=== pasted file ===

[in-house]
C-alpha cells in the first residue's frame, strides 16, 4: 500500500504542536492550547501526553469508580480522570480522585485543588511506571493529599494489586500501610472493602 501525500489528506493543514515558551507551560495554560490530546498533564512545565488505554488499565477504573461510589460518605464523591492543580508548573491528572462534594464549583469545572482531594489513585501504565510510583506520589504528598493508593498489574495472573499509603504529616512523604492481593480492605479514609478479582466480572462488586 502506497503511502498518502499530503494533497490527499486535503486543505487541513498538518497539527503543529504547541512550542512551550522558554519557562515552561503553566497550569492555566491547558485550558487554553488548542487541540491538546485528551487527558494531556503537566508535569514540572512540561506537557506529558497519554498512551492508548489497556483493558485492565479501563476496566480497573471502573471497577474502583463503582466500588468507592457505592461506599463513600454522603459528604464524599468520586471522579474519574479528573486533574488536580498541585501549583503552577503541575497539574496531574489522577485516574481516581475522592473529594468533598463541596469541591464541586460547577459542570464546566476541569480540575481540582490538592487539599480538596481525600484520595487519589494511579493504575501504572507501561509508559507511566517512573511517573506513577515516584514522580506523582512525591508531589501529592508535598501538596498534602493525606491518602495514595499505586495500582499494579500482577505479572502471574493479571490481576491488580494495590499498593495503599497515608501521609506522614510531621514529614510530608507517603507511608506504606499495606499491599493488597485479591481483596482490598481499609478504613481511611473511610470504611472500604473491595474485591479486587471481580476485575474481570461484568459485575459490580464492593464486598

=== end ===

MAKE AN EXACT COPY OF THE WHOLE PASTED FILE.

[in-house]
C-alpha cells in the first residue's frame, strides 16, 4: 500500500504542536492550547501526553469508580480522570480522585485543588511506571493529599494489586500501610472493602 501525500489528506493543514515558551507551560495554560490530546498533564512545565488505554488499565477504573461510589460518605464523591492543580508548573491528572462534594464549583469545572482531594489513585501504565510510583506520589504528598493508593498489574495472573499509603504529616512523604492481593480492605479514609478479582466480572462488586 502506497503511502498518502499530503494533497490527499486535503486543505487541513498538518497539527503543529504547541512550542512551550522558554519557562515552561503553566497550569492555566491547558485550558487554553488548542487541540491538546485528551487527558494531556503537566508535569514540572512540561506537557506529558497519554498512551492508548489497556483493558485492565479501563476496566480497573471502573471497577474502583463503582466500588468507592457505592461506599463513600454522603459528604464524599468520586471522579474519574479528573486533574488536580498541585501549583503552577503541575497539574496531574489522577485516574481516581475522592473529594468533598463541596469541591464541586460547577459542570464546566476541569480540575481540582490538592487539599480538596481525600484520595487519589494511579493504575501504572507501561509508559507511566517512573511517573506513577515516584514522580506523582512525591508531589501529592508535598501538596498534602493525606491518602495514595499505586495500582499494579500482577505479572502471574493479571490481576491488580494495590499498593495503599497515608501521609506522614510531621514529614510530608507517603507511608506504606499495606499491599493488597485479591481483596482490598481499609478504613481511611473511610470504611472500604473491595474485591479486587471481580476485575474481570461484568459485575459490580464492593464486598